Data-Driven Management of Vitreoretinal Disease: Takeaways From AAO 2022
- Vision degrading myodesopsia (VDM), in which clinically significant vitreous floaters reduce contrast sensitivity and negatively impact quality of life, is curable. Patients with VDM should be offered limited vitrectomy after efforts to cope for an extended period have proven unsuccessful.
- Contrast sensitivity is critical for complete assessment of visual capability and a useful tool for evaluating a wide range of ocular conditions.
- Pegcetacoplan, a complement protein C3 inhibitor, showed clinically meaningful reductions in growth of geographic atrophy lesions at 24 months. If approved by the US Food and Drug Administration (FDA), pegcetacoplan would become the first treatment for dry age-related macular degeneration (AMD).
The 2022 American Academy of Ophthalmology (AAO) Annual Meeting, held September 30 to October 3 in Chicago, featured podium presentations on practice-changing treatments and robust debates on current controversies across a variety of ophthalmic subspecialties.
Jerry Sebag, MD, FACS, FRCOphth, FARVO, who attended the meeting, shares his key takeaways on updates in vitreoretinal care, discussing treatment paradigm shifts and controversial issues in patient management. Dr Sebag is a senior research scientist at the Doheny Eye Institute, UCLA, Los Angeles, California; professor of clinical ophthalmology at the Stein Eye Institute, Geffen School of Medicine, UCLA; and founding director at VMR Institute for Vitreous Macula Retina, Huntington Beach, California.
At AAO this year, your work on limited vitrectomy for treatment of vision degrading myodesopsia (VDM) — clinically significant vitreous floaters that reduce contrast sensitivity and impact visual function1-3 — was featured during a pro/con debate with Dr Michael Cohen. Your position was that limited vitrectomy is a safe and effective way to cure patients with floaters who experience degradation in visual function, while Dr Cohen argued that the risks associated with vitrectomy are too great given that floaters often have no negative impact on visual acuity. Can you outline your position and explain why treatment of vitreous floaters continues to be controversial?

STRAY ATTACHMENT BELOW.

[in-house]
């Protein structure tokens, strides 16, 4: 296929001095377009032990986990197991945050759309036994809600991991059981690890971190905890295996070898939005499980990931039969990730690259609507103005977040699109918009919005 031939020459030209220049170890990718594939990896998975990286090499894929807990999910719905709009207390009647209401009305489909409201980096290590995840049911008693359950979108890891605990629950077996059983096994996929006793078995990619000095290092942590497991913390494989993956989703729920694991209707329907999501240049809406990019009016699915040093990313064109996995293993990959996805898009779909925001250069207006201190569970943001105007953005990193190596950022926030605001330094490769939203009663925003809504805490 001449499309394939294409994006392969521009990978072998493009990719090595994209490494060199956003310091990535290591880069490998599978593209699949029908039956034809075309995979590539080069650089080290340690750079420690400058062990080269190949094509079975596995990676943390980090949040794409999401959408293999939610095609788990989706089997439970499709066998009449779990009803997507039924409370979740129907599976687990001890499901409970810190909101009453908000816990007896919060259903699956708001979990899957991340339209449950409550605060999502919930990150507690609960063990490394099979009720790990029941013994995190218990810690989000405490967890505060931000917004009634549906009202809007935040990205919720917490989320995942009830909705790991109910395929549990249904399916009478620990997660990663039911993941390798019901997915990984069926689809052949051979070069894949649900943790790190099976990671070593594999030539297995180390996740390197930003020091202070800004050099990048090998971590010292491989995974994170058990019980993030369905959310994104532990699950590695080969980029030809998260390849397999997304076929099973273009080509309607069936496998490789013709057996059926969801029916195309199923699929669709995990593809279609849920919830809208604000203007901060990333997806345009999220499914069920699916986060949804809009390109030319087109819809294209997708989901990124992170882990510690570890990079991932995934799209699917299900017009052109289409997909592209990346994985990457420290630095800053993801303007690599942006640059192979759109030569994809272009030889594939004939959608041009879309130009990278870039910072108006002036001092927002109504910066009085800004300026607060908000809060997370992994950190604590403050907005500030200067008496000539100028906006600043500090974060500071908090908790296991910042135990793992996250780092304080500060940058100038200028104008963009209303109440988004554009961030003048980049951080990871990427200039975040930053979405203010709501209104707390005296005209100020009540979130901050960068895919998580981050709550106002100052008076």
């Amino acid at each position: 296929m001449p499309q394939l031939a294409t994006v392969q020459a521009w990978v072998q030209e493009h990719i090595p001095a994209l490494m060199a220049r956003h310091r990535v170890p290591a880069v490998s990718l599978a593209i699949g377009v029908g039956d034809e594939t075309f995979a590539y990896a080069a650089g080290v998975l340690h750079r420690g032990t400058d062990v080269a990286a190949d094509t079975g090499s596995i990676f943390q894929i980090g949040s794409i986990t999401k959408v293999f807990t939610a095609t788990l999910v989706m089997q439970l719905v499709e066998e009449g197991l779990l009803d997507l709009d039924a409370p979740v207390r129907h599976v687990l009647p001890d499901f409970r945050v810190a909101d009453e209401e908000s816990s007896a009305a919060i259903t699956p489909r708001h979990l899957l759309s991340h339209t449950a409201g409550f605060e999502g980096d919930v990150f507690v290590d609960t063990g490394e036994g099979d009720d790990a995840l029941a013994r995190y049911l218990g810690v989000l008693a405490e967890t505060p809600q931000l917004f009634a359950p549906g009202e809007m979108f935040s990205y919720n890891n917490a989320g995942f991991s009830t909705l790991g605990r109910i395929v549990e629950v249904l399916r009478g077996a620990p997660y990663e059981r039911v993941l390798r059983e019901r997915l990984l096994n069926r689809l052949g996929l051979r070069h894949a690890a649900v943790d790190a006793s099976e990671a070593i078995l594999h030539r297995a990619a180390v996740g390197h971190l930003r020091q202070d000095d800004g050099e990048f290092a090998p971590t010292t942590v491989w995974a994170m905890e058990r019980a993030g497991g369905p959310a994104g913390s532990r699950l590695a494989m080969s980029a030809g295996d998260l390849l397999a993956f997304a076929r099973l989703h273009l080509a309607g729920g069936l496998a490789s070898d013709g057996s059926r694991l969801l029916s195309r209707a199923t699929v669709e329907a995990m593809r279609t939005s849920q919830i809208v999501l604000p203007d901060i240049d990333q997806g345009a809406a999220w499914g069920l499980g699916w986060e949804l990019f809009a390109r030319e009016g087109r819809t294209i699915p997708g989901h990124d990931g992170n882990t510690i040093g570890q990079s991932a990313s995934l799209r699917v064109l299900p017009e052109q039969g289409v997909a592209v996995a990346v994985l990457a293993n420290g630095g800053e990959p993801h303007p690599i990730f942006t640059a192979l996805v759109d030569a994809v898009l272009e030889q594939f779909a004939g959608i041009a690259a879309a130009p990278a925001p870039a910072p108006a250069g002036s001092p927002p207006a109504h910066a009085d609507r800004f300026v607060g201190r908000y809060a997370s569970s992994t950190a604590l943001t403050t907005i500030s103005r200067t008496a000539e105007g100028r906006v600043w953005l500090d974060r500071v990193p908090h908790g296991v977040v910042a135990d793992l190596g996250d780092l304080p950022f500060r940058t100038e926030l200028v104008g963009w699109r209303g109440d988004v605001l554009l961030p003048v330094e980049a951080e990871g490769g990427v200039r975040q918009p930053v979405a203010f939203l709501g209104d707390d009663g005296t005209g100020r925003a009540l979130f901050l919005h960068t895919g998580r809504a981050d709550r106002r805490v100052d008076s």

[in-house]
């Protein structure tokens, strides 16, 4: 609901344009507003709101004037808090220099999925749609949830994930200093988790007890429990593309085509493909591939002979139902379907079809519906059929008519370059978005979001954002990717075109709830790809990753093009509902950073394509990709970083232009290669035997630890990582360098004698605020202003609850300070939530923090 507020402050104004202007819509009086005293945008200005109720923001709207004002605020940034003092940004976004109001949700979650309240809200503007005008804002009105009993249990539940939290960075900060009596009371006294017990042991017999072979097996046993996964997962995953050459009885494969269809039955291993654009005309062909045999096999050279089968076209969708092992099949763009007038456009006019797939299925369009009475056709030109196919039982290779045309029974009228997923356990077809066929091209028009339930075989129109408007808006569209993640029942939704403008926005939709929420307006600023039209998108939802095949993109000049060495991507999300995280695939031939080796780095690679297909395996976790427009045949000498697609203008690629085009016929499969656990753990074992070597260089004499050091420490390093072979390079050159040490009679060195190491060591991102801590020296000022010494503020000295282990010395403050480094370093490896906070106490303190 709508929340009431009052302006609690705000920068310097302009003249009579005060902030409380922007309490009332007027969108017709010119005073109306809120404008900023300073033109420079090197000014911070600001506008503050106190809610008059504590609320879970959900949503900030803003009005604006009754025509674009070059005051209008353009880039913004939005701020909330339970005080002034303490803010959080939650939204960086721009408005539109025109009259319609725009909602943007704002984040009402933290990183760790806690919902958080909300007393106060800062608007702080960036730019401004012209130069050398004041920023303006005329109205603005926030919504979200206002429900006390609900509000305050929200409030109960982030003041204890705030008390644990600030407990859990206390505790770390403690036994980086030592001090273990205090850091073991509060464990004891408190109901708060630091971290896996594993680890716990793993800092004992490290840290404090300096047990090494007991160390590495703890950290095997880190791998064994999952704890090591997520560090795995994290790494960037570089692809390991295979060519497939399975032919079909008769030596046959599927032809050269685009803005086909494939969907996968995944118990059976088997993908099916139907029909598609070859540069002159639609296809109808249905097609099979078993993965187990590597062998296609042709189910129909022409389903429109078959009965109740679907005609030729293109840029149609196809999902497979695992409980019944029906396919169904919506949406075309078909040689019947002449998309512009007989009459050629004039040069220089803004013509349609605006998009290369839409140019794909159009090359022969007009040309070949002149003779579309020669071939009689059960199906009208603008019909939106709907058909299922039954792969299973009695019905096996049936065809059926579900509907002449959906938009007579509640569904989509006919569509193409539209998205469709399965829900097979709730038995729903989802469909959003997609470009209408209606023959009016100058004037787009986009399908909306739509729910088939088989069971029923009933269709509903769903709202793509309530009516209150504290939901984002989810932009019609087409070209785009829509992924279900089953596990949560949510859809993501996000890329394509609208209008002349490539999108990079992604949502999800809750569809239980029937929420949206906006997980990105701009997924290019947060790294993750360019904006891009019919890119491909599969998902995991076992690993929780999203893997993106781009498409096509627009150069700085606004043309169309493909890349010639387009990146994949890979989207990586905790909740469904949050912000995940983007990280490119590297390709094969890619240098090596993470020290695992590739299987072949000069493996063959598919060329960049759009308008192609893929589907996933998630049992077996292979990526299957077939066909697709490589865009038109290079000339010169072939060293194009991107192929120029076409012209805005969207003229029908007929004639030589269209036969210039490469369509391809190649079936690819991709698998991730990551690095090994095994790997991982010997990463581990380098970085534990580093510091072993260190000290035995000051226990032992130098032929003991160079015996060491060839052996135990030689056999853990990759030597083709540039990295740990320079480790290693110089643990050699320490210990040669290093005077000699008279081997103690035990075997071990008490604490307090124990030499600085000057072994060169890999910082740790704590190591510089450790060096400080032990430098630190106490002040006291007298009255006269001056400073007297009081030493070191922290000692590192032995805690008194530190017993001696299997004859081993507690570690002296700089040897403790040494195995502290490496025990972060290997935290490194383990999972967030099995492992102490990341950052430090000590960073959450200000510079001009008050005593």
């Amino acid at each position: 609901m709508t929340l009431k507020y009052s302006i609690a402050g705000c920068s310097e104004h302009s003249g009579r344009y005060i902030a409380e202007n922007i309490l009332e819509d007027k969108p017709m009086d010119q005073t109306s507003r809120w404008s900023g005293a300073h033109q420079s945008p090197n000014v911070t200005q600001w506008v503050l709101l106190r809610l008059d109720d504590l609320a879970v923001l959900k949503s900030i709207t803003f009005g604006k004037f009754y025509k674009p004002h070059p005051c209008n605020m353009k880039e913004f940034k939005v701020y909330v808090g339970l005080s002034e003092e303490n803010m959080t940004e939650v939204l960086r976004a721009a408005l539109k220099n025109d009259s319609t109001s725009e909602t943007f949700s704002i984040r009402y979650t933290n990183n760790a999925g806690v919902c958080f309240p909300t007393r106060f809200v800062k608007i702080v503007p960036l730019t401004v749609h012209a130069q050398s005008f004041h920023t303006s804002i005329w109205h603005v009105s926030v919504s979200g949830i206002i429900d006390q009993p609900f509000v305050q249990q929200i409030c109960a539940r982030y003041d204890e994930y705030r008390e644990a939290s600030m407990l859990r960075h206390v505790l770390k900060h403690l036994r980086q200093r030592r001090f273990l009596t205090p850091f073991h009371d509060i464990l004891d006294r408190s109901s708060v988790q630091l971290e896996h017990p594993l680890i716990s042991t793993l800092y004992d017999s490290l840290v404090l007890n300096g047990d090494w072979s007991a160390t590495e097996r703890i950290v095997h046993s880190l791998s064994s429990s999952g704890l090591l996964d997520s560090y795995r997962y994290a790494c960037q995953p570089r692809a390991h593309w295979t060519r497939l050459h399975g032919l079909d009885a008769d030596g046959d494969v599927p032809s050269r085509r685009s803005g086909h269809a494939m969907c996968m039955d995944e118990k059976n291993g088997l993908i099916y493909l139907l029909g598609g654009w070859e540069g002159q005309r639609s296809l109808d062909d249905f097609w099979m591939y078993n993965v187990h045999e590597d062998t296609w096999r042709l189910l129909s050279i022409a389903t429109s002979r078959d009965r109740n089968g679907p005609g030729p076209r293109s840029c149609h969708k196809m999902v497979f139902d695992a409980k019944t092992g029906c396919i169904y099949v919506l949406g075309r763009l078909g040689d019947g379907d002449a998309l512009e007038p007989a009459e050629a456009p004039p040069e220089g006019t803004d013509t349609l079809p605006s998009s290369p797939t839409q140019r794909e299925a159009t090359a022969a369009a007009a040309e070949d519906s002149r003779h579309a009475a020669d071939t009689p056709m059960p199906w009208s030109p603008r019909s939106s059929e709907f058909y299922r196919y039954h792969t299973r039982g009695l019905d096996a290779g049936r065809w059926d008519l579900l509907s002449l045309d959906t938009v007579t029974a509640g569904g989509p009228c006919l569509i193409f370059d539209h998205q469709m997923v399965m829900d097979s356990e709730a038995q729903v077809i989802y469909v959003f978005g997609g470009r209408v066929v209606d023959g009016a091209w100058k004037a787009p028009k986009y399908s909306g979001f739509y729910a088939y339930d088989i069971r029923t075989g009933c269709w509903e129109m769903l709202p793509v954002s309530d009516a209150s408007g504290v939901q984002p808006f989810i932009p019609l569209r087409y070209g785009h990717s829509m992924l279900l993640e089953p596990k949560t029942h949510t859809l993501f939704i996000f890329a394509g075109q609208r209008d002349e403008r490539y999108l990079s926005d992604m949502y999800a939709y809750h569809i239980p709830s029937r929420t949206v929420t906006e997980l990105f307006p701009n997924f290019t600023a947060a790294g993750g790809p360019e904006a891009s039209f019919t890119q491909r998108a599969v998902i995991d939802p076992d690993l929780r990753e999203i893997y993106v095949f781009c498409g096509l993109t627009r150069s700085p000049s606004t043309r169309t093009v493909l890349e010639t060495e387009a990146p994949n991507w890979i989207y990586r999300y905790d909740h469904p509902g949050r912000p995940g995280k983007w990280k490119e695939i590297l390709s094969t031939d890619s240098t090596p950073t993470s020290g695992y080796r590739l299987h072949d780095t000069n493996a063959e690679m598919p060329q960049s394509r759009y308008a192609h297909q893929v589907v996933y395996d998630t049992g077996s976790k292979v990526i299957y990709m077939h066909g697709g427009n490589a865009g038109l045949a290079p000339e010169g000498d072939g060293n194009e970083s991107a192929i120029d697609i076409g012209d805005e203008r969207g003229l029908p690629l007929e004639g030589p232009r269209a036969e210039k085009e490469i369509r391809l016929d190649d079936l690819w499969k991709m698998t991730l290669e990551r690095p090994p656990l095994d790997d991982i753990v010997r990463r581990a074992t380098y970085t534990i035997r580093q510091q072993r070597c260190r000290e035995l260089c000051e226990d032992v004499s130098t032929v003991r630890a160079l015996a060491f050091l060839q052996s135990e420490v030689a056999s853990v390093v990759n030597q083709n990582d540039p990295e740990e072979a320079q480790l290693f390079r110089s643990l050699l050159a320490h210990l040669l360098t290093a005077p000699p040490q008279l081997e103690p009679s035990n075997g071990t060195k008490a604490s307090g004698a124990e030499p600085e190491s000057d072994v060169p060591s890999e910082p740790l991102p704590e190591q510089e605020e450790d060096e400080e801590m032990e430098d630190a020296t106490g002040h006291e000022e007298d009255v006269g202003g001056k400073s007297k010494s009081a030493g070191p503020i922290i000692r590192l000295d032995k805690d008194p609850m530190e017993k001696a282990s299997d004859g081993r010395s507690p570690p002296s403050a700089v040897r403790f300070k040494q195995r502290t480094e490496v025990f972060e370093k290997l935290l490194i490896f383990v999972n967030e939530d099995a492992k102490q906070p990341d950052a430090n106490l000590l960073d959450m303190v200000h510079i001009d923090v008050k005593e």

We have ignored our patients’ pleas for understanding, care, and cure of their vitreous floaters because until recently, we have not truly understood what is going on. More importantly, we have not had a way to measure the problem. For years, we were acting as psychiatrists, doing a personality profile to determine if the person in front of us was really afflicted or if they were just overreacting to a condition that many of us live with. Typically, we defaulted to an exam to reassure the patient that they do not have a problem with their retina; then we dismissed them, literally and figuratively. However, this approach was not satisfactory to patients. They wanted improved vision and a better quality of life.
Once I forced myself to analyze, measure, and understand the problem, everything changed. We were able to develop ways to assess vitreous structure with quantitative ultrasound and evaluate the effect on vision by measuring contrast sensitivity.